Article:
When Maud LeBlond was born, the First World War was in full swing, Charlie Chaplin was an up-and-coming star and the Vancouver Millionaires had just been crowned Stanley Cup champions.
In other words, 1915 seems quite far away, and the changes LeBlond has seen since her birth in Calgary on Aug. 19 104 years ago have been seismic, to say the least. Today, though, she celebrated yet another birthday, surrounded by friends and family.
LeBlond grew up in Calgary, her daughter Rena McCrea says, spending some time in an orphanage with her brother and sister until she was 16.
"She would wash shirts for people by hand with the old scrub board," McCrea says. "Then she met my father on a blind date. He took a look at her hands and said, 'You'll never have to do that again.'"
After a short courtship, the two were married and started a family in the '30s. In 1940, she and the family moved to Kamloops and — not to skip over too much — she just celebrated her birthday at Active Care Senior Services, a retirement home she's lived in for only a couple of years.
McCrea says her mother has seen Kamloops evolve over the years. When they first moved to town, Kamloops had fewer than five cars, downtown Kamloops had troughs for horses to drink out of and LeBlond wouldn't think anything of walking from their farm in Mission Flats (it flooded in 1948) to downtown.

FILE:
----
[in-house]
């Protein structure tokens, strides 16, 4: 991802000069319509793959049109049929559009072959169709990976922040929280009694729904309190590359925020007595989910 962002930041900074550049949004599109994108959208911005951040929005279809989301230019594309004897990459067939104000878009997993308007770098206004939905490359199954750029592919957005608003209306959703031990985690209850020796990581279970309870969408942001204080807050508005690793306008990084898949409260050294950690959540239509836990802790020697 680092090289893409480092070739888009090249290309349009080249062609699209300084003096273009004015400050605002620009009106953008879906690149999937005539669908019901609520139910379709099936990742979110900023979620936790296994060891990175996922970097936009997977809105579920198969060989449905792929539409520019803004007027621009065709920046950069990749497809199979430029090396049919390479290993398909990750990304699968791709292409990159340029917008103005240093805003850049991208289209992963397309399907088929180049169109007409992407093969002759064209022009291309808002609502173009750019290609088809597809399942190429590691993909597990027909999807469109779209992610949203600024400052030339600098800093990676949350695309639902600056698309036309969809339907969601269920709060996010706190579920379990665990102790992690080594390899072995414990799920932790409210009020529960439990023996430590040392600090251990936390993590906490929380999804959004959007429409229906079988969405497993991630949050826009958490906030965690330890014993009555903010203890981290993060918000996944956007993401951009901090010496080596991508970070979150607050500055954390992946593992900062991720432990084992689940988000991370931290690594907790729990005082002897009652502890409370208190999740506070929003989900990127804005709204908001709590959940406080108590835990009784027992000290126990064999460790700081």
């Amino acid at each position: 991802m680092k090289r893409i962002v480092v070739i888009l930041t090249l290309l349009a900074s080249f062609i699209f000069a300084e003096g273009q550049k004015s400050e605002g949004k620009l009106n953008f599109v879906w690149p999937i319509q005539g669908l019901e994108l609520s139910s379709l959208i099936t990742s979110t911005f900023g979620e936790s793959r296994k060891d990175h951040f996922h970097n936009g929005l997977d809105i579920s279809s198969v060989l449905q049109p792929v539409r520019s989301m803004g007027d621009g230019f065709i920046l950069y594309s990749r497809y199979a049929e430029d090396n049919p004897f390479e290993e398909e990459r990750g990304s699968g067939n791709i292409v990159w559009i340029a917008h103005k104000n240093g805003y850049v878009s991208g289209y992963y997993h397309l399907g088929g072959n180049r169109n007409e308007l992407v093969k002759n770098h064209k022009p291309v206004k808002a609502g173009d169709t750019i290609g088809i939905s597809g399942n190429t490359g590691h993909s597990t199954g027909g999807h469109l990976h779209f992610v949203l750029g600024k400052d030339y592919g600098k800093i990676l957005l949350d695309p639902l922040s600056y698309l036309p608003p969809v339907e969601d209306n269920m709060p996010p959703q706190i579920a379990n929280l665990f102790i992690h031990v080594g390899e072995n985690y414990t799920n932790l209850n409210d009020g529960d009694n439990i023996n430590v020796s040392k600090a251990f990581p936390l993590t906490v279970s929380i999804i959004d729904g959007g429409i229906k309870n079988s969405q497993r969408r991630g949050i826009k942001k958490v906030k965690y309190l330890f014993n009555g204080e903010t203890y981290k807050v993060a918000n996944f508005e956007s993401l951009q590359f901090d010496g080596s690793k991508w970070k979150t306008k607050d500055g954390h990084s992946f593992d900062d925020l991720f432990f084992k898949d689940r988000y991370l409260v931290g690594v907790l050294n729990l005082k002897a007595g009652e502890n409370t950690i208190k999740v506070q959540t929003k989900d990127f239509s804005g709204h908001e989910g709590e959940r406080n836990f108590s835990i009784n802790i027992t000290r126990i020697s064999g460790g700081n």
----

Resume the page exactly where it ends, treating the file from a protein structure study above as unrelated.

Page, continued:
"In those days, everyone would walk everywhere. Like, Grandma would walk from Mission Flats over to north Kamloops," says Juanita Bouwmeester-Nicholson, McCrea's daughter. "What Grandma has seen in her lifetime, to me, is mind-boggling."
The family believes walking is one of the keys to LeBlond's long life. When asked if she walks every day, she brightens up, exclaiming "Honest!"
"Even when she was 100 years old, she used to walk down from Ponderosa Place (she owned an apartment in behind the lodge)," Bouwmeester-Nicholson says. "She walked every day down to Lansdowne, to the mall. She'd do some grocery shopping, look at clothes and walk all the way back up Third Avenue."
A strong faith in God and the Roman Catholic Church along with never smoking or drinking also helped her meet her 11 great-great-grandchildren (the oldest of which is 10).
"She's just a very, very physically strong and mentally strong woman," Bouwmeester-Nicholson says. "My sister was just here yesterday with their granddaughter, so it would be grandma's great-great-granddaughter and she's four. ... We were up dancing. We have a record player, with Roy Orbison."
Editor's note: An earlier version of this story called the retirement home Greenfield Gardens, a former name for the site. The facility is now known as Active Care Senior Services.